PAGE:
Everything to know about periods and the menstrual cycle
When does the first period arrive?
Perhaps the most annoying thing about the first period is that it comes unannounced. No girl can really tell when it’s going to happen. So how can you be prepared? Firstly know that this is going to happen and then pay attention to the signs.
Period: What’s that again?
Getting your period, or menstruating, is a natural body activity directly linked to the female reproductive cycle. Every month or so, your uterus builds up tissue to nestle a potential embryo. When no fertilization occurs, the tissue is no longer necessary and the uterus sheds it in the form of a menstrual period. Usually, periods last between 3 to 7 days.
First period: One of the last signs of puberty
Typically, you should expect your period about two years after your first signs of puberty appear. Whether you were an early or late bloomer, the only way to know if your period is about to come is by listening to your body. Keep track of your pubertal changes, like when you first developed breasts or body hair. This will help you get a rough estimate of your awaited event’s date. Pay special attention to vaginal discharge. It’s a sign that your period is coming within the next few months!
How late can a girl have her first period?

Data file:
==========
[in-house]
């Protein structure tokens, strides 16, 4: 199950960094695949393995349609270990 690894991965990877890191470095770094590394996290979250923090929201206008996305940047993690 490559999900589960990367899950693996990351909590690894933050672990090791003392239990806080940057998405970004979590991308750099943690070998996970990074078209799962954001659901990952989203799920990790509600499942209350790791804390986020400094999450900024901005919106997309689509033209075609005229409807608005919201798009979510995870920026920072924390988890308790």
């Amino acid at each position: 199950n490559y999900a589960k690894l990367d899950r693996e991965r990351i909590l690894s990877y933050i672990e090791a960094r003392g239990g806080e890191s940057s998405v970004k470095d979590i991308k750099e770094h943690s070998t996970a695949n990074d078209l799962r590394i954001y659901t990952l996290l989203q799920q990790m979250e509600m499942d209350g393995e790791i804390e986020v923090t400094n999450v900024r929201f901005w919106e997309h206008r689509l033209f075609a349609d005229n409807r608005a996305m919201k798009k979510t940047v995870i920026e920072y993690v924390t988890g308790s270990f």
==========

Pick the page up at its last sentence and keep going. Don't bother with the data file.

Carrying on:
Although all girls will start getting their period sometime during puberty, every one of them will live this experience differently. The average age for a girl’s first period is between 10 and 14 years. However, some girls will get it as early as 9 years of age, while others as late as 17 and that’s perfectly okay. You shouldn’t feel left behind just because your friends got their period and you haven’t. Remember: it’s all about the right timing for you. However, if you have any concerns, don’t hesitate to share them with your doctor.
My first period: What does it feel like?
Generally, the first period comes unexpectedly. But there isn’t any reason to worry about having your first period as it is totally natural. It’s just a few drops of blood so there’s no need to wear pads “just in case”. You can simply keep some in your bag and if you do get your period at school and you’re not prepared, look for a sanitary napkin at the infirmary.
The first periods are rarely painful. Most of the time, the blood you shed is rather brown-black. Again, this is perfectly normal and you have nothing to worry about.
What happens next?
The first periods don’t usually have an ovulation cycle before them. After you get your first period, don’t panic if the next one doesn’t occur after 28 days. For several months, your period may be erratic or even absent. Gradually, your cycles become more regular, a sign that your hormones have stabilized and ovulation has taken its course.